14. The measuring arrangement as claimed in claim 13, wherein said biasing and filling means comprises a pulse generator establishing periodic filling pulses and reverse biasing voltage during intervals of said pulses.
15. The measuring arrangement as claimed in claim 14, comprising a transmission line connecting said pulse generator to said sample.
16. The measuring arrangement as claimed in claim 13, wherein said microwave means is a cavity resonator and said sample is arranged in said resonator at the maximum of the electrical field.
17. The measuring arrangement as claimed in claim 13, wherein said microwave means is a microwave reflectometer.
18. The measuring apparatus as claimed in claim 13, further comprising a temperature controlling means capable of adjusting the temperature of said sample to predetermined values.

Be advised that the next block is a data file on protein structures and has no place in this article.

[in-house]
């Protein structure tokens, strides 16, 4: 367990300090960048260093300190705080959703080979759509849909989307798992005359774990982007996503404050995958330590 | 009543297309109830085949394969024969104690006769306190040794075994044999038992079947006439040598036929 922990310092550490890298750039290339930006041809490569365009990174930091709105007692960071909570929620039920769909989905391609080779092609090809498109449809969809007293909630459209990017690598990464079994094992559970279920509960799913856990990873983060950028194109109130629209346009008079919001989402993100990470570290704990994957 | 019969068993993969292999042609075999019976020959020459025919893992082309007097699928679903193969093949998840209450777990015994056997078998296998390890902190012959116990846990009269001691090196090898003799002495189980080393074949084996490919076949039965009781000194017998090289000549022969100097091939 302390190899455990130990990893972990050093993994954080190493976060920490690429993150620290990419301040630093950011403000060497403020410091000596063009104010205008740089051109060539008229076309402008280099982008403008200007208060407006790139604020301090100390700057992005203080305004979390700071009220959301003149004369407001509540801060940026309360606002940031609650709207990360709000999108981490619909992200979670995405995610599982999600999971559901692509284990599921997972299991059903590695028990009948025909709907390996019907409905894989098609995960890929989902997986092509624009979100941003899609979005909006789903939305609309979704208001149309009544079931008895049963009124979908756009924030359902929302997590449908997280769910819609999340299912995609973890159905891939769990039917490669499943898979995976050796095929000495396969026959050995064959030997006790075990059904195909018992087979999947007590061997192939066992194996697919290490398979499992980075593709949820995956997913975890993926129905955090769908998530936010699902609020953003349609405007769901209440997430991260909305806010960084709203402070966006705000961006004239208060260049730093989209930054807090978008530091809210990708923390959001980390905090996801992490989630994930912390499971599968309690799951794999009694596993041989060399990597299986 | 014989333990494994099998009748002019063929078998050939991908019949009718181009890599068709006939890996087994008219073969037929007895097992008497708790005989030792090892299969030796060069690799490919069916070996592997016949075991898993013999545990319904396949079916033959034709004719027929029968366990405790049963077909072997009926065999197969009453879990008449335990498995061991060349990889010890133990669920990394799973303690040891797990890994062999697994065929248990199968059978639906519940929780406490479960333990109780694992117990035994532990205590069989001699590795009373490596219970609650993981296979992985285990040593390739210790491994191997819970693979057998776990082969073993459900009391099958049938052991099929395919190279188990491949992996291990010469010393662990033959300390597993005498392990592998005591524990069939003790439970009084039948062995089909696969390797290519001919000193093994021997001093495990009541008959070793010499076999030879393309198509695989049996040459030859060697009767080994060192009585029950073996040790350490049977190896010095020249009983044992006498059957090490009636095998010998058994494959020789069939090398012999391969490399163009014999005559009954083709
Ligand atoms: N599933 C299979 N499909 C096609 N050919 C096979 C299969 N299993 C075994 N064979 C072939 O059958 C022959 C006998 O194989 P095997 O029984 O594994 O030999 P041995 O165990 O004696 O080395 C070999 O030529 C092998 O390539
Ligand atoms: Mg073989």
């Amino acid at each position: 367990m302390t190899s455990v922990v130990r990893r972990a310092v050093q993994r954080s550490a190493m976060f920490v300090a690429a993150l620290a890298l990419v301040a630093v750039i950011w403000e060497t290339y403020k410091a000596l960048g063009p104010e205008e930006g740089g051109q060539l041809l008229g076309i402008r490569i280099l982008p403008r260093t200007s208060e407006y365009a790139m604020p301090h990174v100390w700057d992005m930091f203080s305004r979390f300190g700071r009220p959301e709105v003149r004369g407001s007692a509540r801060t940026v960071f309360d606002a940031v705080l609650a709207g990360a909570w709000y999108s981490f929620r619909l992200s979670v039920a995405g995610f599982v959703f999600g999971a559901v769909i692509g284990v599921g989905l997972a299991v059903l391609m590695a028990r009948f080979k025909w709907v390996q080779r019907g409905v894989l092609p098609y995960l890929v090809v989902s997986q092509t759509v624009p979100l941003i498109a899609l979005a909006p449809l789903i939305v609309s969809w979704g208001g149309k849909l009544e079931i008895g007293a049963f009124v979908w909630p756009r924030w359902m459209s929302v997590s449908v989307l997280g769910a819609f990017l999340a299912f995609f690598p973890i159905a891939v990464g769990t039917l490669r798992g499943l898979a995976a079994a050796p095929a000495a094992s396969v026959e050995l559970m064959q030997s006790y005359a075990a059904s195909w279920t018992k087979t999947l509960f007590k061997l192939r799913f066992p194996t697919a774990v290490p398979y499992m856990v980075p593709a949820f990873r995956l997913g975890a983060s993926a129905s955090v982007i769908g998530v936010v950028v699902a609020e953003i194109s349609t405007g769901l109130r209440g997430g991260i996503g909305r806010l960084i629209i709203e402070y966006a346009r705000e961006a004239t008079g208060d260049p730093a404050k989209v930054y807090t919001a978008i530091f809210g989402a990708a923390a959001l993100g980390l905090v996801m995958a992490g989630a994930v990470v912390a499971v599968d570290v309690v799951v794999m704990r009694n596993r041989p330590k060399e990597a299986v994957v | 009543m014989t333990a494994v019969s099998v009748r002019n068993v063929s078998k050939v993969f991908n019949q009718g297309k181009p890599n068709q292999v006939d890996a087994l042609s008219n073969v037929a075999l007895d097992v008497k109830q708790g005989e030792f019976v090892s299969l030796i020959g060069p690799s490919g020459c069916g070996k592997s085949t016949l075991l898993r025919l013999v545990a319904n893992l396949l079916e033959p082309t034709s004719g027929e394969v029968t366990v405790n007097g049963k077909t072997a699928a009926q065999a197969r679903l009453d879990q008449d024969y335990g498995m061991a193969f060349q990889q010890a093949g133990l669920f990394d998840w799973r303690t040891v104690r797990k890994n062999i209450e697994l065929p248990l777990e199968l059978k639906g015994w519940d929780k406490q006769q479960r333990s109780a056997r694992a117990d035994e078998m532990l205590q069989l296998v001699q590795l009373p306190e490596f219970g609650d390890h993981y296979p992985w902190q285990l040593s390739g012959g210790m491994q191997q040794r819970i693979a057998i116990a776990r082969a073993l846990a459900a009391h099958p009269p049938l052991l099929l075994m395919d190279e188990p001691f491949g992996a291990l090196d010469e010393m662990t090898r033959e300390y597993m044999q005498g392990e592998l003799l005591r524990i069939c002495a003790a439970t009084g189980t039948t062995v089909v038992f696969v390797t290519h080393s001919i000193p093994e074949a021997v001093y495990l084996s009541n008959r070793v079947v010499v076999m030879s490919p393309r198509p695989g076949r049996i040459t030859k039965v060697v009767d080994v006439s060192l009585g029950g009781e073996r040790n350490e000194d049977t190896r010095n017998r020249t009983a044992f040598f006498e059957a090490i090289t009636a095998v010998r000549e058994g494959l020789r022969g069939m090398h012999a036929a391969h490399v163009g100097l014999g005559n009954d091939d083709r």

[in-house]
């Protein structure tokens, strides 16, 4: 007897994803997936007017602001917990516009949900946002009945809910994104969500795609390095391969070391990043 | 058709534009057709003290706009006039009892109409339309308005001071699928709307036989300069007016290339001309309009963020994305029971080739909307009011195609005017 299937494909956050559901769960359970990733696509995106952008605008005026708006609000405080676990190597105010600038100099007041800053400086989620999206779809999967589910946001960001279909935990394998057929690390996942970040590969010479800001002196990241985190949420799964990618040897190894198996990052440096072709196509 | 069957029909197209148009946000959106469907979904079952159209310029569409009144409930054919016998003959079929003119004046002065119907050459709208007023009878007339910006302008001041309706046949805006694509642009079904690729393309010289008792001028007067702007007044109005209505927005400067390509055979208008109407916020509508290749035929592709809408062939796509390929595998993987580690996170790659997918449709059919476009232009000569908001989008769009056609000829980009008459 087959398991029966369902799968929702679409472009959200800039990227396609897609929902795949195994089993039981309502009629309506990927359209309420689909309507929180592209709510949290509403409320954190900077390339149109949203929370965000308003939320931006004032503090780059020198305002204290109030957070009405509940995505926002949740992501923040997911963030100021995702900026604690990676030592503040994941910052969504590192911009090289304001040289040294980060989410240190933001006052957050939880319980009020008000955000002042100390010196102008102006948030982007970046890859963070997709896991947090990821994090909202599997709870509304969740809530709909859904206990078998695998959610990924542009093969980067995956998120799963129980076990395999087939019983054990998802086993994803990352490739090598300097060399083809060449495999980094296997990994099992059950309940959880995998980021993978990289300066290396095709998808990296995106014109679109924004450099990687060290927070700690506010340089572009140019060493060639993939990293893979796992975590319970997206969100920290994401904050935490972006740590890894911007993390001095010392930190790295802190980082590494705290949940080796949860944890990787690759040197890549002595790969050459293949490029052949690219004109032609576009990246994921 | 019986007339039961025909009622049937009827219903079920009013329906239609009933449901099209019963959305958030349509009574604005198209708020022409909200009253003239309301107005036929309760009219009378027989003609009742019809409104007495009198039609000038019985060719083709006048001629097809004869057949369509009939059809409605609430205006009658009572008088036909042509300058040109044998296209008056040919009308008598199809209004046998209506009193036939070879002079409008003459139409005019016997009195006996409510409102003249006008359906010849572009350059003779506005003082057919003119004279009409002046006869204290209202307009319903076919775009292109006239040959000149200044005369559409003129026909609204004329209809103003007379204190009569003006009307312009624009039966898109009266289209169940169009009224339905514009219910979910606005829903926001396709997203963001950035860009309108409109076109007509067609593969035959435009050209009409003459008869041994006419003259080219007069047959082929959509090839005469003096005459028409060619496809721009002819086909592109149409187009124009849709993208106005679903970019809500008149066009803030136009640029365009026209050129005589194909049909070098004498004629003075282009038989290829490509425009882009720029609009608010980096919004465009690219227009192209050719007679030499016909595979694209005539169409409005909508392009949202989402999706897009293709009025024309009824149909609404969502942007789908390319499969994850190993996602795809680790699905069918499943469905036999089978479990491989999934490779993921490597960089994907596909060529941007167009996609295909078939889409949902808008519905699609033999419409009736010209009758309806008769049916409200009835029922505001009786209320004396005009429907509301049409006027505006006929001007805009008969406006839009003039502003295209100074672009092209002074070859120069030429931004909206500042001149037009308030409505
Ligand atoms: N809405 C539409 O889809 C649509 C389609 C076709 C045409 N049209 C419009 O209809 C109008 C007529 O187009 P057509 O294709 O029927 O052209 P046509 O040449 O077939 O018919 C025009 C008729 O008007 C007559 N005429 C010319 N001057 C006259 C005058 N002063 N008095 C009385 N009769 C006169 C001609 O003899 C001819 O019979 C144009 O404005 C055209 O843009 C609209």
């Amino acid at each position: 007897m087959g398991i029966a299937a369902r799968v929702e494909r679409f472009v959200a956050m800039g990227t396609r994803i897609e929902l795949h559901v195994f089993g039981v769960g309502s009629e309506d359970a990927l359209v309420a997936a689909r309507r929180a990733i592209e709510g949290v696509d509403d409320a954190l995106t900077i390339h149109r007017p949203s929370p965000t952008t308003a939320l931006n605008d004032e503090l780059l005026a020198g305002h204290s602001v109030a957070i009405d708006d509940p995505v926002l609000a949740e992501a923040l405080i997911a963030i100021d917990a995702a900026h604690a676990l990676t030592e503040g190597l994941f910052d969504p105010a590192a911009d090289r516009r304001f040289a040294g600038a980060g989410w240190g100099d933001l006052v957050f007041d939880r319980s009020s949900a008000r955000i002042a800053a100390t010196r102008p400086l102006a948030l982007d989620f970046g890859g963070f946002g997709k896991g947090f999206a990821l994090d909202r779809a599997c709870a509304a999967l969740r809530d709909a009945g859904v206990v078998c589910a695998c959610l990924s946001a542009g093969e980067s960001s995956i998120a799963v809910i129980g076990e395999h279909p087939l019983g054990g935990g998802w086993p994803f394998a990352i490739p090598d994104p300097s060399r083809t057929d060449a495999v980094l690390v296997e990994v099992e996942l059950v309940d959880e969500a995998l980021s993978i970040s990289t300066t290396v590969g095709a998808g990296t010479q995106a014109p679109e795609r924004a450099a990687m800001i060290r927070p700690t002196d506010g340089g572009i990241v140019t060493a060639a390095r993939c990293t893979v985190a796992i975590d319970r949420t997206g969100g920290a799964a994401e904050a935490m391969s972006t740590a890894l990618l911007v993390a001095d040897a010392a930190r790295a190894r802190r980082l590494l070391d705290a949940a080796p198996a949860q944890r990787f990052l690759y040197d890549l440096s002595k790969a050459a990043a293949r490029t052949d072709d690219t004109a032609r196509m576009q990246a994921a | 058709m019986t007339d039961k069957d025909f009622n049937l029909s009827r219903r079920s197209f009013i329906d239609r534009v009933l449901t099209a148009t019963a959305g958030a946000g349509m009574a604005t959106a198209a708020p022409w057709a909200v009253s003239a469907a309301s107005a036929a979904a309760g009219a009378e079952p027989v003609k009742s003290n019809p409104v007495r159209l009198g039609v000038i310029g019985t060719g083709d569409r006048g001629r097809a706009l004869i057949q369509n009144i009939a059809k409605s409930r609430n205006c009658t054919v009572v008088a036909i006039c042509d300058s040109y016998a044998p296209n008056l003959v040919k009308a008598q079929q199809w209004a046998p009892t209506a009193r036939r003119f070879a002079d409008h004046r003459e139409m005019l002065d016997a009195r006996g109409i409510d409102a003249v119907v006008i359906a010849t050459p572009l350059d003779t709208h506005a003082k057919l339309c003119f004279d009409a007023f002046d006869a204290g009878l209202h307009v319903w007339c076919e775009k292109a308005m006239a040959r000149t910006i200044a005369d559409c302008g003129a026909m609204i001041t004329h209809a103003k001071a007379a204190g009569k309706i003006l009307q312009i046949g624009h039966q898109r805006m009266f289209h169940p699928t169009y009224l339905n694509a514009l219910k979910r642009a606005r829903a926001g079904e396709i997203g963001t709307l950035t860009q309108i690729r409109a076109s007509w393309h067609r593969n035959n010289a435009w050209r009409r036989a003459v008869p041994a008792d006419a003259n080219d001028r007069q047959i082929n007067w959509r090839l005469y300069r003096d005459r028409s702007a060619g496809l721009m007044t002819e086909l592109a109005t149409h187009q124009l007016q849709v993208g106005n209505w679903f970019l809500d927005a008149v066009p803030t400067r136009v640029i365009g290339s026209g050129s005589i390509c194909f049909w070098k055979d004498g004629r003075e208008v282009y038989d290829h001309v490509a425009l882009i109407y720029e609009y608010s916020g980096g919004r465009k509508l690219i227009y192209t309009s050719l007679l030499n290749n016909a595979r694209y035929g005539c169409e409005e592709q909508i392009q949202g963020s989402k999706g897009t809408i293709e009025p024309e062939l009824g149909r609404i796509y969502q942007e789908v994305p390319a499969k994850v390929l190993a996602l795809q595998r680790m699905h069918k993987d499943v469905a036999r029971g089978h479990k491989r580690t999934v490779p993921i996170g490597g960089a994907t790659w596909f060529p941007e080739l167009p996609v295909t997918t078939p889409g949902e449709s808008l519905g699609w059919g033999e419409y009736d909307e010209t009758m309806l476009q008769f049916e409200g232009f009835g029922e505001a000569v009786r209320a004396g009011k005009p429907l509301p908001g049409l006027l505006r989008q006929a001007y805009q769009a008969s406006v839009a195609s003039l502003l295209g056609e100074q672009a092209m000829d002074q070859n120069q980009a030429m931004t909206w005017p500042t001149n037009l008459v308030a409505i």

The invention relates to a method for the examination of electrically active impurities (deep levels) of semiconductor materials and to a measuring arrangement for carrying out the method.
Electrically active impurities such as foreign atoms, native defects of the crystal or the complexes thereof can all exert a significant influence on the electrical and optical properties of semiconductor materials as well as of structures and devices made of such materials, therefore the examination of such impurities forms an indispensable method both of the research of semiconductor materials and of the quality control of manufacturing processes of active elements in the field of microelectronics.